3. Believed supply shocks were transitory so they delayed responding to inflation signals.

You can watch the CNBC interview here:

https://www.youtube.com/watch?v=jOU0hlVkrEk&ab_channel=CNBCTelevision

Mistakes were made which we need to learn from. I am sure a lot of academic papers will be written on this. Hopefully, our understanding of how monetary and fiscal policy should react to global emergencies in the future improves because of this.

#71 Satori on 05.23.22 at 10:25 pm

#22 Flop… on 05.23.22 at 5:08 pm
“Vancouver close to achieving ’15-minute city’ status, SFU study finds”

————————————
15 minute walks sound great, until you get to the 20 plus people in a line up for groceries that’s a mile long, unless you shop at midnight… just live there during another pandemic. Horrid!!! 60 people in line ups for groceries, outside in the rain.

All I can say, so glad I moved. And city traffic, takes me 5 minutes to drive to anywhere now, whereas in Vancouver, a 5 minute drive is 25 minutes because of the traffic… and lets not add in the line-ups.

Been there, done that.

#72 Satori on 05.23.22 at 10:50 pm

#30 yvr_lurker on 05.23.22 at 5:54 pm
Good advice now to sit tight and wait before buying something. However, there was a period from 2010–2015 when making a major financial stretch to buy a place was (in retrospect) absolutely the correct move to make as compared to sitting around and waiting for prices to come down while collecting 6.5% per annum on investments.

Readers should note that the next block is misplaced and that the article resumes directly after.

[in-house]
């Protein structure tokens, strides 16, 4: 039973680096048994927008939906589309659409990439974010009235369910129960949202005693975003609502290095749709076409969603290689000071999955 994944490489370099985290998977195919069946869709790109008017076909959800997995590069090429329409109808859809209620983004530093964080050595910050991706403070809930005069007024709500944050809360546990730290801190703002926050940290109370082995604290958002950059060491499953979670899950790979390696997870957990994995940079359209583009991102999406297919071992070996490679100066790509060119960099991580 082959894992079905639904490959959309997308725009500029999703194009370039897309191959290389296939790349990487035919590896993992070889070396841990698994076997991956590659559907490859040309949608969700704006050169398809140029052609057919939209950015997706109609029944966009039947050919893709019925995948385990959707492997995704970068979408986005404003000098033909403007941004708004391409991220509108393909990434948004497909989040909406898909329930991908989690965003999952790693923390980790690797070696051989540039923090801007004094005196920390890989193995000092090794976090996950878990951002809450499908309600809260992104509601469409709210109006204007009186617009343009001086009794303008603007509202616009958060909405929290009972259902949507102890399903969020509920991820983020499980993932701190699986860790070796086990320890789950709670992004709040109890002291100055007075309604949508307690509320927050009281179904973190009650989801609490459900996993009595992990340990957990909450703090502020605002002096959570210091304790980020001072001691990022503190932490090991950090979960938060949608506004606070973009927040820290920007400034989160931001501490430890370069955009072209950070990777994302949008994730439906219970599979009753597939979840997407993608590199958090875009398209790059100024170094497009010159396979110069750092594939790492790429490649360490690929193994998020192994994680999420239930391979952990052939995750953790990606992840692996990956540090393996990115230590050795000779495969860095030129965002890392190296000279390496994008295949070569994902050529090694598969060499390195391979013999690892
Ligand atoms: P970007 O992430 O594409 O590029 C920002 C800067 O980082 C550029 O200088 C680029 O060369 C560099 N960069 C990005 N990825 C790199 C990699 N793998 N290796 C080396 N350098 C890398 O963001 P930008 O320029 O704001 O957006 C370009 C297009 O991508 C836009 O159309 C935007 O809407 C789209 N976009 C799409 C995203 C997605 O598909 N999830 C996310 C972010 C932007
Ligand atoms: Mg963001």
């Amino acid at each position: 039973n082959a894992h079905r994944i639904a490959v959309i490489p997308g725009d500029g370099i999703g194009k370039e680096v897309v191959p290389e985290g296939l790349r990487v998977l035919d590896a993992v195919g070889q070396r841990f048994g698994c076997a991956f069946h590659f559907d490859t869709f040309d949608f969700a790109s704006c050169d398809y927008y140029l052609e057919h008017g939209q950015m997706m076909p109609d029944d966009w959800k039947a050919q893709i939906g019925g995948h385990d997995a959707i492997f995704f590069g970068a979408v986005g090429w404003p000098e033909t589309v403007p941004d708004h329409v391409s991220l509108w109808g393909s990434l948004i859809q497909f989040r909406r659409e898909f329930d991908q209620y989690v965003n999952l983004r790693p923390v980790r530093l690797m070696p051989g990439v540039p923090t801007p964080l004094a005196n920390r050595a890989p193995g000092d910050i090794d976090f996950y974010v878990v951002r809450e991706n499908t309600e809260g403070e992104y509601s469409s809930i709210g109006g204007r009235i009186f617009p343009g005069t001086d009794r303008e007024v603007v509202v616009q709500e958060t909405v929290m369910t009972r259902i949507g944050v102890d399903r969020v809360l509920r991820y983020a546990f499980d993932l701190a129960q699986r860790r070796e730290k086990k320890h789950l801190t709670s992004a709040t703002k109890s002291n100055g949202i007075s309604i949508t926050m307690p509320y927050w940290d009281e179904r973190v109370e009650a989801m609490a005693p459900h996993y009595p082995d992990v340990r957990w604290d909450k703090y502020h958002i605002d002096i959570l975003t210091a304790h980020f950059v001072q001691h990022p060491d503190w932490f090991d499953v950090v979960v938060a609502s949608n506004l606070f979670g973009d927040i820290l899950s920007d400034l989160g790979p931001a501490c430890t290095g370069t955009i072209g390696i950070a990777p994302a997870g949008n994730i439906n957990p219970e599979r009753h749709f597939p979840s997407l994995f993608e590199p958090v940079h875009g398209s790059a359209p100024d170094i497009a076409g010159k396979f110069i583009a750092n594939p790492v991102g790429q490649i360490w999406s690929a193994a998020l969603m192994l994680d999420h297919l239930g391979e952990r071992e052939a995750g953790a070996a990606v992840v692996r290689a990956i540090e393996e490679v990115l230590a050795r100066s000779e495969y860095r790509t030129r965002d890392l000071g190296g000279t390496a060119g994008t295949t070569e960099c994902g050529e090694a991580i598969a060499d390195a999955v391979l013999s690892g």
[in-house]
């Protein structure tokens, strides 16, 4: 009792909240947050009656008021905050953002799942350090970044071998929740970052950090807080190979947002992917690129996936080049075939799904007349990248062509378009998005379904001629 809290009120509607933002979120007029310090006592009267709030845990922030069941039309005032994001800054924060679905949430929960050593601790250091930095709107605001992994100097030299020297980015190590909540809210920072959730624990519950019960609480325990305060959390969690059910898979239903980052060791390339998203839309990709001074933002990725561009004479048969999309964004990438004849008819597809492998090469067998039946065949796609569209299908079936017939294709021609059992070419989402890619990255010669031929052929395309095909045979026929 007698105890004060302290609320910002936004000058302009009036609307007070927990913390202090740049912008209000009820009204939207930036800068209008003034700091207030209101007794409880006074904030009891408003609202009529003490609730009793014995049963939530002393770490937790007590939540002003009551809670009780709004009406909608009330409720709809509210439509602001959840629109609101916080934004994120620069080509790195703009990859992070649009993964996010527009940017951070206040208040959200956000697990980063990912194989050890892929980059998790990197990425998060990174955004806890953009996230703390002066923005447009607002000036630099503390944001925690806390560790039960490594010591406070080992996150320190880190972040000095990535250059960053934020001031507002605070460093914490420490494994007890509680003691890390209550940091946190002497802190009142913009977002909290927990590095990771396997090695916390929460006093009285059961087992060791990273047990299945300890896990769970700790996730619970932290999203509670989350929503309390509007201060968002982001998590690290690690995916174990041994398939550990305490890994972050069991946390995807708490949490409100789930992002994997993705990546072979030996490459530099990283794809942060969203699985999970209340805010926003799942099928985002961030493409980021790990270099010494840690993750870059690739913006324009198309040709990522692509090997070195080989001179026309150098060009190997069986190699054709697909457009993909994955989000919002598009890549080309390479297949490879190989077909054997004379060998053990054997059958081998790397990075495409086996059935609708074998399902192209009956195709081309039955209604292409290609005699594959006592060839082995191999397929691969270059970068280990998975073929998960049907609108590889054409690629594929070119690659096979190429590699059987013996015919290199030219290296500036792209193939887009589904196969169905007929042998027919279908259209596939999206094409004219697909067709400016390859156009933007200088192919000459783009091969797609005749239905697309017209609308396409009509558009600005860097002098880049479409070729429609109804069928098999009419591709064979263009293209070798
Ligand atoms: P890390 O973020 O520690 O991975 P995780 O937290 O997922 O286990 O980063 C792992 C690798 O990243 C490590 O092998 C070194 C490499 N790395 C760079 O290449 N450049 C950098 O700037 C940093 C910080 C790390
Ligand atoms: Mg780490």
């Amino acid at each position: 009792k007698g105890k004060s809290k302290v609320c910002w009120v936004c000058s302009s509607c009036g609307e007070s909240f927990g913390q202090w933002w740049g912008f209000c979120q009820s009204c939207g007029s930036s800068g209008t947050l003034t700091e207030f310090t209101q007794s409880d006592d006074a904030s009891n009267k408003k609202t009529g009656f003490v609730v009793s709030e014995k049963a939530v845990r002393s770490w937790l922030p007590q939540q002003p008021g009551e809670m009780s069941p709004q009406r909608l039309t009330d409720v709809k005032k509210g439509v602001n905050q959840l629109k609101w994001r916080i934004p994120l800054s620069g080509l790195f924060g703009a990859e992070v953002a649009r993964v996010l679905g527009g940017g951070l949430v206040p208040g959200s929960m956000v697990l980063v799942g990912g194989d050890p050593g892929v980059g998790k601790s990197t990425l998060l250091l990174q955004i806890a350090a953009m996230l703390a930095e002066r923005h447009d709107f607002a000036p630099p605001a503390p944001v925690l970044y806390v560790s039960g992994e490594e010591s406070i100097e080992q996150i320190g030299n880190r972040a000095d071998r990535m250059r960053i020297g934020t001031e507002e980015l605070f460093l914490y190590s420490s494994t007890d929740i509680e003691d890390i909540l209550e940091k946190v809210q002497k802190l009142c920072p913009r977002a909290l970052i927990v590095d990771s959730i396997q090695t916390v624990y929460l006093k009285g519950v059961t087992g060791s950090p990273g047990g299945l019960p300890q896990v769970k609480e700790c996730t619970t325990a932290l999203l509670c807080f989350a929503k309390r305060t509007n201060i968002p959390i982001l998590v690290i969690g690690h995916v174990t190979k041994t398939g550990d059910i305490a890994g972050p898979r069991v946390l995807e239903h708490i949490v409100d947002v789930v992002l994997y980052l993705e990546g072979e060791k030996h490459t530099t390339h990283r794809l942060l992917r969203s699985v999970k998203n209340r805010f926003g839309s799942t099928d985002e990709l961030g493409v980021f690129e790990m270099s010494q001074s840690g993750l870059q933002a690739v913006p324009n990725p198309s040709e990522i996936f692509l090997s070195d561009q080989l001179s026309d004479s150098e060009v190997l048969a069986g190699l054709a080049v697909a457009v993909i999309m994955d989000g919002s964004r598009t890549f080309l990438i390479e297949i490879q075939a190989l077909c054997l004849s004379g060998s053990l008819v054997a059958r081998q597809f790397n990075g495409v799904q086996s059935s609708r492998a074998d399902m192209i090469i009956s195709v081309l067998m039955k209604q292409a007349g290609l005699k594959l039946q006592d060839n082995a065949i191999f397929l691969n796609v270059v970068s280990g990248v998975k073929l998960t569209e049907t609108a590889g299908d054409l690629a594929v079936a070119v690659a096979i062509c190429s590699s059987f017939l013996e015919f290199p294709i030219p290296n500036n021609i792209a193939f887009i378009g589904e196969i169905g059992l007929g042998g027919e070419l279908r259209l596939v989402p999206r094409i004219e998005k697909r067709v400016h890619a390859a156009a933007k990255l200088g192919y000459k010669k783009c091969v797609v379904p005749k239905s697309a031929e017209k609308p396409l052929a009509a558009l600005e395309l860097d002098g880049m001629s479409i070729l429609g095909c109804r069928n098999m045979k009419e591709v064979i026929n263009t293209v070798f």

————————————————–
You’re Right.

A friend invested $400,000 only 4 years ago, and sold (for a profit of 60,000/year). Selling their townhouse for $640,000. I wish my investments made that much…

Anyways, this likely why most everyone is ‘yahoooing’ and celebrating that RE will go down 50% so then they will get everything at fire sale prices and they can make up for all the years they kicked themselves they didn’t buy RE sooner.

For one simple reason: Regret.

Hindsight is 20/20 ….but regret is present, knowing you were capable of seizing an opportunity, but were paralyzed by fear and indecision. And unfortunately, Regret is much stronger that gratitude… that is why dead people receive more flowers than living people do.

#73 Ponzius Pilatus on 05.23.22 at 10:51 pm

#71 Satori on 05.23.22 at 10:25 pm
#22 Flop… on 05.23.22 at 5:08 pm